1. Home
  2. laws
  3. guidance
  4. Preventing Employment Discrimination Against Lesbian, Gay, Bisexual or Transgender Workers (brochure)

Preventing Employment Discrimination Against Lesbian, Gay, Bisexual or Transgender Workers (brochure)

As a result of the Supreme Court’s decision in Bostock v. Clayton County, we are currently working on updating this webpage.

Employment discrimination is illegal. Discrimination occurs when you are being treated differently than others (or are harassed) because of your race, color, national origin, sex, pregnancy, religion, age, disability, or genetic information. It is also against the law for an employer to retaliate against you because you report discrimination against you or on behalf of others.

Although Title VII of the Civil Rights Act of 1964 does not explicitly include sexual orientation or gender identity, the EEOC and courts have said that sex discrimination includes discrimination based on an applicant or employee's gender identity or sexual orientation. For example, it is illegal for an employer to deny employment opportunities or permit harassment because:

  • A woman does not dress or talk in a feminine manner.
  • A man dresses in an effeminate manner or enjoys a pastime (like crocheting) that is associated with women.
  • A female employee dates women instead of men.
  • A male employee plans to marry a man.
  • An employee is planning or has made a gender transition from female to male or male to female.

Who is protected?

Title VII applies to all private sector and state/local government employers with at least 15 employees. Note: State or local laws in your jurisdiction also may explicitly prohibit employment discrimination based on sexual orientation or gender identity.

Applicants and civilian employees of federal government agencies also have rights against LGBT discrimination under Title VII, and also Executive Order 11478, as amended.

Discrimination against an individual because that person is transgender, is by definition discrimination based on sex, and violates Title VII. Macy v. Department of Justice, EEOC Appeal No. 0120120821 (April 20, 2012) (transgender discrimination is sex discrimination in violation of Title VII because it involves non-conformance with gender norms and stereotypes, or based on a plain interpretation of the statutory language prohibiting discrimination because of sex); Lusardi v. Dep't of the Army, EEOC Appeal No. 0120133395 (March 27, 2015) (Title VII is violated where an employer denies an employee equal access to a common restroom corresponding to the employee's gender identity, or harasses an employee because of a gender transition, such as by intentionally and persistently failing to use the name and gender pronoun corresponding to the employee's gender identity as communicated to management and employees).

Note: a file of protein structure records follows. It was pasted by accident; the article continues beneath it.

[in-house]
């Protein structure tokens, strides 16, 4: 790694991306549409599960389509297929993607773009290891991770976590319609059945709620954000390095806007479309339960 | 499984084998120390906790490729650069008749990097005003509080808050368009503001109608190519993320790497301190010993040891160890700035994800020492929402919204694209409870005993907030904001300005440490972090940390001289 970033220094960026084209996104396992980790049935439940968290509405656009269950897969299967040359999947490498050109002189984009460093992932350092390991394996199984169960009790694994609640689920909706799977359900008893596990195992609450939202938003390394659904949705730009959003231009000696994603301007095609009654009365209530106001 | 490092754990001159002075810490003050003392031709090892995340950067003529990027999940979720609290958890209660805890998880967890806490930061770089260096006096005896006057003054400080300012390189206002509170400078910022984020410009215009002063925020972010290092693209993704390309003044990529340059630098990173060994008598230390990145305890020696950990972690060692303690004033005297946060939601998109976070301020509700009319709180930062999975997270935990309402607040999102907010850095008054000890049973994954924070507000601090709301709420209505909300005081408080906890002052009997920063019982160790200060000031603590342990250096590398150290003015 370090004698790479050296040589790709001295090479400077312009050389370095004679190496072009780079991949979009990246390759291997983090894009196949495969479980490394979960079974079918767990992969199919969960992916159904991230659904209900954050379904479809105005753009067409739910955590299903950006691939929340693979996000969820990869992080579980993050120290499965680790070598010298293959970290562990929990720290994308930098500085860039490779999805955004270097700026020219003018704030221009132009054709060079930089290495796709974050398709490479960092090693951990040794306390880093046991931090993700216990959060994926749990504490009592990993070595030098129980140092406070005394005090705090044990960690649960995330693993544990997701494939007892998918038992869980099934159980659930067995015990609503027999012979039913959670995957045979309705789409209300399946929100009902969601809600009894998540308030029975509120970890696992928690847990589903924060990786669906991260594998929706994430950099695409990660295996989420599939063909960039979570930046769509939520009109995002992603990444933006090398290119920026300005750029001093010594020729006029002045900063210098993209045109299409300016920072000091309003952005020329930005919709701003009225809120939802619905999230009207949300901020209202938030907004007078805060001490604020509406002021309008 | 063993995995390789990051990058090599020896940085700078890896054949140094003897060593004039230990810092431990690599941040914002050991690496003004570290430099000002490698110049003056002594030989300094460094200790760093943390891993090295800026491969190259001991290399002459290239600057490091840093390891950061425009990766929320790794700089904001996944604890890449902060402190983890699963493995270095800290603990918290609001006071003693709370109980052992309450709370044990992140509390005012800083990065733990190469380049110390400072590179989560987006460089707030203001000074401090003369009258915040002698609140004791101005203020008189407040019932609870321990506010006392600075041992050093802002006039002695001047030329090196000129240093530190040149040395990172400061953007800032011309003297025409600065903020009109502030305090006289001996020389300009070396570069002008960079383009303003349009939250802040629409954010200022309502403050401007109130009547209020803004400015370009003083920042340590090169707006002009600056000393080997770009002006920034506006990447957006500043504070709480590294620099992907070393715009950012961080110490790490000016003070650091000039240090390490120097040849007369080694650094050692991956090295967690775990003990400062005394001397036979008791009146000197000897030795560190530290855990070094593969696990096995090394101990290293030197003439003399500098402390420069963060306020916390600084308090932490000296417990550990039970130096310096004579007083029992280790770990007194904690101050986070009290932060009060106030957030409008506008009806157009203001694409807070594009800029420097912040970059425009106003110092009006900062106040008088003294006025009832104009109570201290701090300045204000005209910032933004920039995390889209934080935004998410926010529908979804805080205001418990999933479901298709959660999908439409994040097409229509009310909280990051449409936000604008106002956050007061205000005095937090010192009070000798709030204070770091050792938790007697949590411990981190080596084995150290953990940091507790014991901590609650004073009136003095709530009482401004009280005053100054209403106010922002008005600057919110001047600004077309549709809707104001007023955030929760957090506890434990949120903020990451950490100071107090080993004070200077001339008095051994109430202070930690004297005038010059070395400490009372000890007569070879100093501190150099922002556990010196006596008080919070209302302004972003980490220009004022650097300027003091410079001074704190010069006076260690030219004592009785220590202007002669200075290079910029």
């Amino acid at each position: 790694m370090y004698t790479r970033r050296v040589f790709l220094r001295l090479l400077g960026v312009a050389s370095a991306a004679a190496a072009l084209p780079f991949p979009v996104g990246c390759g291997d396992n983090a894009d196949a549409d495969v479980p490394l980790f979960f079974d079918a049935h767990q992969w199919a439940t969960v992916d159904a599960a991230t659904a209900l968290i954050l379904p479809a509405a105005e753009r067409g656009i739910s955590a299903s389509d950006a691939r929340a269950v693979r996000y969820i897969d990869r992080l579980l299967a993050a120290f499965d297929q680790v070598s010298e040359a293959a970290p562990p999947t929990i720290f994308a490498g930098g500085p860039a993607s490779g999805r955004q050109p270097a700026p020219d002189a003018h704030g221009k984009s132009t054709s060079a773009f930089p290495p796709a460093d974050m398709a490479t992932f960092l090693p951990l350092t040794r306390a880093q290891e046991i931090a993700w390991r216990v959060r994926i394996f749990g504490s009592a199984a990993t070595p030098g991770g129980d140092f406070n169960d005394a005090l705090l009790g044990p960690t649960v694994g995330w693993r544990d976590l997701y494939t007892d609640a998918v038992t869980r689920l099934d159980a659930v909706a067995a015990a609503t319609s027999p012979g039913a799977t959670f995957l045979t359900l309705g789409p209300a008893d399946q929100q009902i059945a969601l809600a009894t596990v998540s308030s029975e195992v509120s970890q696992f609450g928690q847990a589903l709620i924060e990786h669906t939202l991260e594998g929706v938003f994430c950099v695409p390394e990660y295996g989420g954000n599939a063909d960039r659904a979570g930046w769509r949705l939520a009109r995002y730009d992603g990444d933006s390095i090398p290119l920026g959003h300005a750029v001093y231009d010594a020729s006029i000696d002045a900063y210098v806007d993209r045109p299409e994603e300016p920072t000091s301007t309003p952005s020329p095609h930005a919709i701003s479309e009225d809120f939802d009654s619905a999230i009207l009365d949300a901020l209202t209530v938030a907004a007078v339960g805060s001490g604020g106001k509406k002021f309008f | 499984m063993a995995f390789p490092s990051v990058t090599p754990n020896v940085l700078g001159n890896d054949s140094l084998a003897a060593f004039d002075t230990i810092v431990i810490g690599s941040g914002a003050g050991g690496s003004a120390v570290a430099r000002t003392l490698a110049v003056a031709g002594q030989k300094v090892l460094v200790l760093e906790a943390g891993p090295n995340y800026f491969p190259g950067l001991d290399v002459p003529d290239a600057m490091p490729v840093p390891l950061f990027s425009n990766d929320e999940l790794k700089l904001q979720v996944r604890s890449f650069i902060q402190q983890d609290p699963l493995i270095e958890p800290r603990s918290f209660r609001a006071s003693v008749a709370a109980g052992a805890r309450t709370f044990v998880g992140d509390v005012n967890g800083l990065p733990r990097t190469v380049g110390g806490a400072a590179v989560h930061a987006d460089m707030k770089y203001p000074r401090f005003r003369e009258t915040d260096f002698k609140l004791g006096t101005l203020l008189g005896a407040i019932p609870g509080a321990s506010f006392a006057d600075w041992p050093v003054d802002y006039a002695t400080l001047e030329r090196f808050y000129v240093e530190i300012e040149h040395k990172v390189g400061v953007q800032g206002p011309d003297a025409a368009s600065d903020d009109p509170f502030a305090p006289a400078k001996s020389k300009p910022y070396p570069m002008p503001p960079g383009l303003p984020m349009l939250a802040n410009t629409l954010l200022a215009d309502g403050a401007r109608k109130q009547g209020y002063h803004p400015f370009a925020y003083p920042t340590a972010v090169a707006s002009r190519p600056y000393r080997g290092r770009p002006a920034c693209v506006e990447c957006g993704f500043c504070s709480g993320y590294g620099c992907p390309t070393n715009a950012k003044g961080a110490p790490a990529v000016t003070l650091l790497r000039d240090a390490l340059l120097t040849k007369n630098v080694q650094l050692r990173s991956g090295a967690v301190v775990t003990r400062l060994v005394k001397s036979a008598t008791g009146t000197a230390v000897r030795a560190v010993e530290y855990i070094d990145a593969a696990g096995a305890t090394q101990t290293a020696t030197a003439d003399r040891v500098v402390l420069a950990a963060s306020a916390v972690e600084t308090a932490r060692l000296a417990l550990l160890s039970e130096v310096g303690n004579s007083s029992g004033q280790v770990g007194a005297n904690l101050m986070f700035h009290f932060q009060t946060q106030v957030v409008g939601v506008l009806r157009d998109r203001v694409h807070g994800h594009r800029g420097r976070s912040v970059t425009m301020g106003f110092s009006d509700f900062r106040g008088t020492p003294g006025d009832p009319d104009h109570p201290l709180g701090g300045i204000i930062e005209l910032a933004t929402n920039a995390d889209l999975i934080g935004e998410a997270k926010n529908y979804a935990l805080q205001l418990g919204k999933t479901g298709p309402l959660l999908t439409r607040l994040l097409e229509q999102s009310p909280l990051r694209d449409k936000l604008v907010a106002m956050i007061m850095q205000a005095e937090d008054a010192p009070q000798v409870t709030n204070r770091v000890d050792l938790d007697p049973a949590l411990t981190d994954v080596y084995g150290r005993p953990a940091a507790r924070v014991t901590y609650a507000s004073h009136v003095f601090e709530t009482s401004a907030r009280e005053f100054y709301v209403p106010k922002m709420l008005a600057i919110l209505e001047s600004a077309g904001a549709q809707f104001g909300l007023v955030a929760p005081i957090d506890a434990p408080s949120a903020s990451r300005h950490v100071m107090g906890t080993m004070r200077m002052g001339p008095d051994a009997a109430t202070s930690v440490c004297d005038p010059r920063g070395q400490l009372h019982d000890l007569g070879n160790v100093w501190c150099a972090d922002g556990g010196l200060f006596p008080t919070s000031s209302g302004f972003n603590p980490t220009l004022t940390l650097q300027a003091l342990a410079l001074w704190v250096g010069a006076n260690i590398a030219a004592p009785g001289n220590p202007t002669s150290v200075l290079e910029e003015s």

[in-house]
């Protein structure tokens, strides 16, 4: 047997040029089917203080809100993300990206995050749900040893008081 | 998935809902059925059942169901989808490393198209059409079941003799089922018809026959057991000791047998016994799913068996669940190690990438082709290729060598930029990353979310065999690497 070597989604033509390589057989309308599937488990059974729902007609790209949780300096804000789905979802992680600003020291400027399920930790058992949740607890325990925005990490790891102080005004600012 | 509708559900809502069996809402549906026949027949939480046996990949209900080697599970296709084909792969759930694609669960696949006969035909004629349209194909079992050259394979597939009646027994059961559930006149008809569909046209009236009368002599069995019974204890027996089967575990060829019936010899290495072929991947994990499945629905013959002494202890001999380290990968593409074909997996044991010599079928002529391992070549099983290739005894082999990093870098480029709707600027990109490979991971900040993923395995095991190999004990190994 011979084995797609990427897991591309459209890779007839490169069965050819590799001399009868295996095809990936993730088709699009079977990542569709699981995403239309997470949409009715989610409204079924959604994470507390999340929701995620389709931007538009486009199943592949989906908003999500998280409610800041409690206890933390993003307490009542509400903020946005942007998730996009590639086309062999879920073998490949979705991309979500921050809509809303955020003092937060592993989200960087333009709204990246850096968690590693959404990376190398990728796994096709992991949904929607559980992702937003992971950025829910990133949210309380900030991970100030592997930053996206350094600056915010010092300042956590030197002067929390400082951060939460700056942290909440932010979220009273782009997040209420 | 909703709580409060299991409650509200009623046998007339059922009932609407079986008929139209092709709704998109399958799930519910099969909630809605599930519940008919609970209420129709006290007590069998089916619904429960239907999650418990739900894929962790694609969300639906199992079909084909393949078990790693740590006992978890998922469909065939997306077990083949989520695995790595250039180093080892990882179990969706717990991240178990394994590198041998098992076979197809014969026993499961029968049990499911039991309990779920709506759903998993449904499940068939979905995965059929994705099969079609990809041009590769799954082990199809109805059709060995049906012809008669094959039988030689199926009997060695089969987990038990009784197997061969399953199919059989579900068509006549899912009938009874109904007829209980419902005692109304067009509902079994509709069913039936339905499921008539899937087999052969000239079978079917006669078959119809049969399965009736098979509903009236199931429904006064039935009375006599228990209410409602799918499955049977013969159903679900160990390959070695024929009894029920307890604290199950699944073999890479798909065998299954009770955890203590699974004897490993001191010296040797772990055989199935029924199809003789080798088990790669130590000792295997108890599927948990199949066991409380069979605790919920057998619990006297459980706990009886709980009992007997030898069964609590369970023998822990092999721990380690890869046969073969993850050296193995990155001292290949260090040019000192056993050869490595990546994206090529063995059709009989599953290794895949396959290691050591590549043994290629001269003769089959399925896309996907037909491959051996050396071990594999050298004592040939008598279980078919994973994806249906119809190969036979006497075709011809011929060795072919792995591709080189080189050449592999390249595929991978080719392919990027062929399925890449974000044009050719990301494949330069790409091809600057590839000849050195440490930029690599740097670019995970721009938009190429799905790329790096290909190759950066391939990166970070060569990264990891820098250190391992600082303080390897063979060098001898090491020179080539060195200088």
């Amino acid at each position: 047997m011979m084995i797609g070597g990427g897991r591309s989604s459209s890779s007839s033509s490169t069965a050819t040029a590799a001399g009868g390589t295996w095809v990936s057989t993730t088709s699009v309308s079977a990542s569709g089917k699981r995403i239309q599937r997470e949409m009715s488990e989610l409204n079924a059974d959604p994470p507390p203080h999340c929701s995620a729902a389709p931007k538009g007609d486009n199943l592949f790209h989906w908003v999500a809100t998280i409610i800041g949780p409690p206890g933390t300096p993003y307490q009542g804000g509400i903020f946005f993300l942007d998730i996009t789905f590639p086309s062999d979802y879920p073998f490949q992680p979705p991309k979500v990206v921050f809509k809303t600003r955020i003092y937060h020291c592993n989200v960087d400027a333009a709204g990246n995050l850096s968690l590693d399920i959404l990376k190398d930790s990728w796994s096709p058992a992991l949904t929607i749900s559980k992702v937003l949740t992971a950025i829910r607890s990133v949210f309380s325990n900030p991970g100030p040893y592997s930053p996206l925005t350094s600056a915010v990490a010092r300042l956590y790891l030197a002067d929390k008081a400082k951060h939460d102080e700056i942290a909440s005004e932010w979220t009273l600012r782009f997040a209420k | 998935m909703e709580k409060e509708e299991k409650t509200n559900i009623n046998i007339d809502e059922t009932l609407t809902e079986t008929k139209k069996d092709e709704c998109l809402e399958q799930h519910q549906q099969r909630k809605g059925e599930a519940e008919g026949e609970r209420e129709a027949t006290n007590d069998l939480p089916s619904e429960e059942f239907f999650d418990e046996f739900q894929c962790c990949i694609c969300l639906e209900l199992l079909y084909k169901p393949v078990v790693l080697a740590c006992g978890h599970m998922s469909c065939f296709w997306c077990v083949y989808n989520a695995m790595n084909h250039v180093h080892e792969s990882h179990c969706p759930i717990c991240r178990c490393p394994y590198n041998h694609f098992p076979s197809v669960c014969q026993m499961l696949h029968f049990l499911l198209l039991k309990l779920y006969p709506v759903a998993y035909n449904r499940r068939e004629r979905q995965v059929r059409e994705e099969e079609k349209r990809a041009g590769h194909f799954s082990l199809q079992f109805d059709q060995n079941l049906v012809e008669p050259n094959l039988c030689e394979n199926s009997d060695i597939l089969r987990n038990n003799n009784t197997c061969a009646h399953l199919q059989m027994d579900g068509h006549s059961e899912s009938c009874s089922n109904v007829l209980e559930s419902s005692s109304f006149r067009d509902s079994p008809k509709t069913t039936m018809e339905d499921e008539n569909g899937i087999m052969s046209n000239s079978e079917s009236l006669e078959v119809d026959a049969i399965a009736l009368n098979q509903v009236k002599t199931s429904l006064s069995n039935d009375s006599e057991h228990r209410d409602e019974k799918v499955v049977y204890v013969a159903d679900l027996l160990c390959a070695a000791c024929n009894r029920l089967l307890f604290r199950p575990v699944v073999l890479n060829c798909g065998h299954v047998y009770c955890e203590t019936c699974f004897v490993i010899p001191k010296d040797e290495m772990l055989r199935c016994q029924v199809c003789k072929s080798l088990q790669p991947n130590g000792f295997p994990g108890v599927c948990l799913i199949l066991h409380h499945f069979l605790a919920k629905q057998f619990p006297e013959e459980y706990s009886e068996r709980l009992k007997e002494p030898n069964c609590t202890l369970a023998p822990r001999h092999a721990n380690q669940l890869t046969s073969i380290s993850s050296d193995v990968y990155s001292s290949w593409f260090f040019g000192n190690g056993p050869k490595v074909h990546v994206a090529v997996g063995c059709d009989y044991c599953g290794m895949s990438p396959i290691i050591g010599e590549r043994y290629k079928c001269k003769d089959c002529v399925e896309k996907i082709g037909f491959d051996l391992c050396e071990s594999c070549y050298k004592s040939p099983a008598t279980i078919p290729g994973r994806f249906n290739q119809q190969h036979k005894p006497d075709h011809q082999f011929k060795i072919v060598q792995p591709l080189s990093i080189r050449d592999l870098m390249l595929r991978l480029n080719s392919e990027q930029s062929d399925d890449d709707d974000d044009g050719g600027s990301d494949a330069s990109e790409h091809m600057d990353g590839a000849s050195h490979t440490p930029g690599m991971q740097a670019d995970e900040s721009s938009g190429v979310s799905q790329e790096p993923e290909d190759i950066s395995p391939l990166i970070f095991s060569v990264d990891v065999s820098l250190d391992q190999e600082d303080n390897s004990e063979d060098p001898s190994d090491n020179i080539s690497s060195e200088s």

Discrimination based on sexual orientation also necessarily states a claim of sex discrimination under Title VII because (1) it literally involves treating an applicant or employee differently based on his or her sex, (2) it takes sex into account by treating him or her differently for associating with a person of the same sex, and, (3) it involves discrimination based on gender stereotypes -- employer beliefs about the person to whom the employee should be attracted because of the employee's sex. Baldwin v. Dep't of Transportation, EEOC Appeal No. 0120133080 (July 15, 2015). Examples of sex discrimination involving sexual orientation include:

  • Denying an employee a promotion because he is gay or straight.
  • Discriminating in terms, conditions, or privileges of employment, such as by providing a lower salary to an employee because of sexual orientation, or denying spousal health insurance benefits to a female employee because her legal spouse is a woman, while providing spousal health insurance to a male employee whose legal spouse is a woman.
  • Harassing an employee because of his or her sexual orientation, for example, by derogatory terms, sexually oriented comments, or disparaging remarks for associating with a person of the same or opposite sex.

It also violates Title VII to discriminate against or harass an employee because of his or her sexual orientation or gender identity in combination with another unlawful reason, for example, on the basis of transgender status and race, or sexual orientation and disability.

How Do I Report Workplace Discrimination?

Employees or applicants of a private company, state government, or local municipality: EEOC will investigate complaints of employment discrimination, harassment and retaliation and may act to stop it and seek remedies on your behalf for free. We accept complaints from job applicants, employees (full-time, part-time, seasonal and temporary), and former employees. Regardless of your citizenship and work authorization status, the law still protects you. Complaints may be filed by mail or in person at the nearest EEOC office. Visit to find out more about laws against employment discrimination. In some cases, you have 180 days to file a complaint. In others, you have 300 days. Call us immediately if you believe you experienced discrimination.

Federal government applicants and employees should contact their agency EEO office within 45 days of experiencing discrimination to pursue a Title VII claim. Federal employees also may have rights to pursue claims in internal processes governed by E.O. 11478.

The Equal Employment Opportunity Commission is the federal agency that enforces laws against employment discrimination, harassment and retaliation. We have offices around the country that can help you. We can explain whether the situation you face is lawful or unlawful.

Contact Us!

Call 1-800-669-4000

You can ask for translation assistance.


Our mission is to stop and remedy unlawful employment discrimination.